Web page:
The Ghana police service has announced it will no longer ban social media on election day.
It follows widespread condemnation of the police after IGP John Kudalor threatened to ban social media platforms in order to, according to him, prevent people from using them to destabilise the country on election day.
“At one stage I said that if it becomes critical on the eve and also on the election day, we shall block all social media as other countries have done. We’re thinking about it,” COP Kudalor said.
The service, has, however, backtracked from that position with the police public affairs director, Superintendent Cephas Arthur, saying there was never an active plan to do that in the first place.
“Let us not be alarmed. The IGP is not about to block social media on election day and we are going to have our social media,” he said.
This article brings you the five reactions to the police's plan, some of which probably got the service to change its mind:
1. Kofi Annan spoke against it
Former secretary-general of the UN, Kofi Annan, said banning social media may bring short-terms gains, but in the long-term, it won't work.
"We live in a global society, what you shut down here is available elsewhere and today’s world is interconnected that you may think you are keeping information from them but they get it and I don’t think it’s worth the effort,” he said.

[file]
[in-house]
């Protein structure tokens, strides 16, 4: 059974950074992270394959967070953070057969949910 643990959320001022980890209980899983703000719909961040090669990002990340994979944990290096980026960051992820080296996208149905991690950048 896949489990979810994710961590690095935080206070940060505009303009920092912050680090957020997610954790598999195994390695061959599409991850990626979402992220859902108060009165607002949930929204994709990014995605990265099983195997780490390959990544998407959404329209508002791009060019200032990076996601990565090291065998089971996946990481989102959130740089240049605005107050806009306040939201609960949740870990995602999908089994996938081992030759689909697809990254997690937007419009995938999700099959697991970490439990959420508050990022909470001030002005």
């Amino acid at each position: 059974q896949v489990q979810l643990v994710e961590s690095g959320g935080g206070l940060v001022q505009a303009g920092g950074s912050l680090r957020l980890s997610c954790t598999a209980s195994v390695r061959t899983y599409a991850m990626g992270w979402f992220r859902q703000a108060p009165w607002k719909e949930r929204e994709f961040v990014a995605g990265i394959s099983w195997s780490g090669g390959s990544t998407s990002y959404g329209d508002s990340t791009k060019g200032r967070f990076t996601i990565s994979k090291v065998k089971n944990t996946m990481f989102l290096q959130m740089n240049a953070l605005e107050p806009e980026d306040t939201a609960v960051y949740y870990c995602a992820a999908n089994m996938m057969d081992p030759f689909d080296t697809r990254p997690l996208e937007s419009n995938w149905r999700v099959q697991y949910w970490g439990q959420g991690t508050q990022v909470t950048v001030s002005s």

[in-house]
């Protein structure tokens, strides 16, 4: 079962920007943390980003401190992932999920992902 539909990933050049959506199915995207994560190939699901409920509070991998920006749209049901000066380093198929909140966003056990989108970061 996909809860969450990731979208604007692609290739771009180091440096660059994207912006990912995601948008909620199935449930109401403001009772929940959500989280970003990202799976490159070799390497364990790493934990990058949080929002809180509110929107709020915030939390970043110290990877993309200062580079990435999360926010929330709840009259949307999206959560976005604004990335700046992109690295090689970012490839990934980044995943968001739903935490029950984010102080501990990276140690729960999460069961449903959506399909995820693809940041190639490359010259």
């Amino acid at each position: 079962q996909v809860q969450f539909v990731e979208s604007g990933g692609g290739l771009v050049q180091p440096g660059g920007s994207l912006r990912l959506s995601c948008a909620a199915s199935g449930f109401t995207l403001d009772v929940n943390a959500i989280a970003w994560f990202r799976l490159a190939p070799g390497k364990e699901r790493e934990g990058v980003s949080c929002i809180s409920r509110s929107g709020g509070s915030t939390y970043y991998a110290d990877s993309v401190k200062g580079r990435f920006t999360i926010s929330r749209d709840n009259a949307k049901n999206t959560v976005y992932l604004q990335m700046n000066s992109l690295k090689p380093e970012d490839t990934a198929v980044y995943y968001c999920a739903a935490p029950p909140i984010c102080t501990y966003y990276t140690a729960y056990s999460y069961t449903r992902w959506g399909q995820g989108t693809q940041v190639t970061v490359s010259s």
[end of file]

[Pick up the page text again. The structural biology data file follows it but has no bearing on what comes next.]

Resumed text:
2. The UN opposed it
The special representative of the United Nations secretary general for West Africa and the Sahel (UNOWA) warned last week that theUN would not endorse any attempts to ban social media in Ghana during elections.
3. Audrey Gadzekpo condemned it
Prof. Audrey Gadzekpo, a renowned communications expert and senior lecturer at the University of Ghana, vowed to hit the streets in protest if the police went ahead with the ban.
4. Abdul Malik Kweku Baako opposed it
The editor-in-chief of the New Crusading Guide said he would join Prof Gadzekpo on the streets if the ban went ahead.
“I believe the society, as a civilised law governing society, we should be striving for responsible speech or responsible use of media outlets, whether traditional media or social media. That is what we should be striving for, but if it comes to the extremes, choosing between the culture of silence and ugly noises, I will prefer the latter to the former,” he stressed.
5. Dr Emmanuel Kwesi Aning opposed it
Dr Aning opposed a ban on social media, urging the police to rather sensitise people to the dangers of abusing social media platforms during the period.
“Let’s talk to people about the need for caution on that day and let us test how sensible we can all be and therefore let’s keep social media open,” he said.
Organisations such as the New Patriotic Party (NPP), Ghana Decides and Penplusbytes also condemned the move.